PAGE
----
Electricity use by machine drives varies significantly by manufacturing industry

by Sabrina I. Pacifici on October 19, 2013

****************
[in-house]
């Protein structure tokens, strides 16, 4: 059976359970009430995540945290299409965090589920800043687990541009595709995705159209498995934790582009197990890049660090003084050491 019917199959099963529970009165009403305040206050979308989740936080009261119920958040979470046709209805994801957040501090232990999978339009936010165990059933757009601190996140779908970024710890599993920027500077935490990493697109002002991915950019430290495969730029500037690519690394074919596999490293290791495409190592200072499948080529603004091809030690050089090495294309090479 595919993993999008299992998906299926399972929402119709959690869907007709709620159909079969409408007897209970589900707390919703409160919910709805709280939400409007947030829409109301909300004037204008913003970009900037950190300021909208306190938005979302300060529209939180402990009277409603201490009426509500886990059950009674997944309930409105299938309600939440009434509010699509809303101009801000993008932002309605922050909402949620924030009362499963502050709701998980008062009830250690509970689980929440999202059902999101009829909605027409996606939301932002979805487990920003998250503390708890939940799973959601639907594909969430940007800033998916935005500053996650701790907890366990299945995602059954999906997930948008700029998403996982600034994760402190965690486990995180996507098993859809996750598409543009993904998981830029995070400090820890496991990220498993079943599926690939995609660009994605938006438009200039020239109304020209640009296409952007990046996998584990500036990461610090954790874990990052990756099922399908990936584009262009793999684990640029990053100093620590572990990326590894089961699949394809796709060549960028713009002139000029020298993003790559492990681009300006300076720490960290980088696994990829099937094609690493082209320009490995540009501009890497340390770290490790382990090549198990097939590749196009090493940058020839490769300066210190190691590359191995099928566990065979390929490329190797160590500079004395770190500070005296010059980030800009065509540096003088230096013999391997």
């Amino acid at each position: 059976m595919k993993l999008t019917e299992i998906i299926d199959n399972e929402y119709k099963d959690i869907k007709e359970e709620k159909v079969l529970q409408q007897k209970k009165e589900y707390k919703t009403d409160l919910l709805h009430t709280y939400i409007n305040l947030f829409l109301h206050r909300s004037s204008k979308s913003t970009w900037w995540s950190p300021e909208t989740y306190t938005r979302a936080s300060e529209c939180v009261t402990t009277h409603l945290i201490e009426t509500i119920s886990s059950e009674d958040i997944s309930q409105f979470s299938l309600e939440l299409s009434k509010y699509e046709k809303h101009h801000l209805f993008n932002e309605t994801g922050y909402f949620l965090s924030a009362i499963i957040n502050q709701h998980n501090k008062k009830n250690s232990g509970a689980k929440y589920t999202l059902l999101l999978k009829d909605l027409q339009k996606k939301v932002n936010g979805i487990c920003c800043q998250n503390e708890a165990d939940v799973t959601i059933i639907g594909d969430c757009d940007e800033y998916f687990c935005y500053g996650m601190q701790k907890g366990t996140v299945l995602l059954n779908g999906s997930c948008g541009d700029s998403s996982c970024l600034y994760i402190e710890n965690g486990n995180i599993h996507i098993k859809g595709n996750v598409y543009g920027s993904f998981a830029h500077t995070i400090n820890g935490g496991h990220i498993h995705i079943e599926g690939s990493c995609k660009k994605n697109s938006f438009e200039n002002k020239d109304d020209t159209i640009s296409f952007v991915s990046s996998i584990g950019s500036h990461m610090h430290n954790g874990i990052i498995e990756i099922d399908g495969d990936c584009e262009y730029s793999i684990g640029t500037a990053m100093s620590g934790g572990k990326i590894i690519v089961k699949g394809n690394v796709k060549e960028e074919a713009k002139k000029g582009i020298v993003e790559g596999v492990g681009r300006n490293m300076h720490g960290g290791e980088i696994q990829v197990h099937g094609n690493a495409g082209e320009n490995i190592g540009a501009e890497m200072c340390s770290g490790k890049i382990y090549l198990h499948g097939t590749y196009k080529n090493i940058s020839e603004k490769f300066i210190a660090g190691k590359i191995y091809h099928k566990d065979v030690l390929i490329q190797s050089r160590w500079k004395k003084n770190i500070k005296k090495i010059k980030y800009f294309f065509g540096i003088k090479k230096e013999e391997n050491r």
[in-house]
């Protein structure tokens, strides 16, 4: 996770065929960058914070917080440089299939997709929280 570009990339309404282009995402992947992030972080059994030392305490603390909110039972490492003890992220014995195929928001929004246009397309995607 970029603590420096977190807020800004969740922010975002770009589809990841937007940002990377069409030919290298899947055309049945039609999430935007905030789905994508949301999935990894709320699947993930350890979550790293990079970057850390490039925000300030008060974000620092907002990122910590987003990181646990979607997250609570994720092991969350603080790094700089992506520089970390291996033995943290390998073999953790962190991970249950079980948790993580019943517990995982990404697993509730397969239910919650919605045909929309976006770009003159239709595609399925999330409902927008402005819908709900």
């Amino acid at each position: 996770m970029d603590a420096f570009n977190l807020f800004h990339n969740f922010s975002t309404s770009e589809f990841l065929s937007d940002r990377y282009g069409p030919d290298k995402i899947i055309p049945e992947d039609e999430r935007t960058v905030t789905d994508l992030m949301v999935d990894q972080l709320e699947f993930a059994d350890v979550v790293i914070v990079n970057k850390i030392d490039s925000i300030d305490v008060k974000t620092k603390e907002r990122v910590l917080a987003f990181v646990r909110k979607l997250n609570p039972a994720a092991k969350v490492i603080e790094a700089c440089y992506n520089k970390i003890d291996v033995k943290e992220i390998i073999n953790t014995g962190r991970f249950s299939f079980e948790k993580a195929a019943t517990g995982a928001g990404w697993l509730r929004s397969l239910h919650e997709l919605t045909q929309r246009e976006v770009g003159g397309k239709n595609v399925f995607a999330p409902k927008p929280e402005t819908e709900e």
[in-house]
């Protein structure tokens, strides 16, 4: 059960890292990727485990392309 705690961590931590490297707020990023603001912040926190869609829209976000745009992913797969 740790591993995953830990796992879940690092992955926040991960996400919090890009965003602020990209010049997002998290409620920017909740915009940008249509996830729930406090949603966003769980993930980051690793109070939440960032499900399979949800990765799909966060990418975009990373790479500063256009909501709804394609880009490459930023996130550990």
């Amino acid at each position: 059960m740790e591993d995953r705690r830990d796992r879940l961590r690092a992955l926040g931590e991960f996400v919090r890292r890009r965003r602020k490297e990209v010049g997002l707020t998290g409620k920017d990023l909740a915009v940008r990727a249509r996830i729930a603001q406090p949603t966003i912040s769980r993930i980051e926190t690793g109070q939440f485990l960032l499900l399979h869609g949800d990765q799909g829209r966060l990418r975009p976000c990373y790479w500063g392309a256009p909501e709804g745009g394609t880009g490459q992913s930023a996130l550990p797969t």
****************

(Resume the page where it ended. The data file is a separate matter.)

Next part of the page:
U.S. Energy Information Administration: “Machine drives, which are primarily electric motors, pumps, and fans, account for about half of the manufacturing sector’s delivered electricity use and 8% of the sector’s total fuel consumption. Their wide use across many industries results in a substantial impact on the demand placed on power grids. EIA’s Annual Energy Outlook 2013 (AEO2013) projects that the continuing increase in the energy efficiency of machine drives offsets an increase in industrial output, resulting in relatively flat levels of electricity consumption by machine drives. The level of electricity use in manufacturing or other activities has broader implications for total energy use. It takes three units of primary energy (from fuels such as coal, nuclear, and natural gas) to generate one unit of electricity, meaning that increased electricity use has a disproportionate effect on the amount of total primary energy required to support site-level energy use. Reported electricity use is based on energy consumption for end use (delivered energy). Both fossil fuels and electricity are used to power manufacturing processes. Fossil fuels may be used to drive turbines, reciprocating engines, and other prime movers that provide mechanical power for rotating machinery. Electric motors can also be used for the same purposes as well as for pumps, fans, and air compressors. In total, electricity powers about 89% of motors in manufacturing. Electric motors are used in a wide variety of materials handling and materials processing operations (e.g., machining).”

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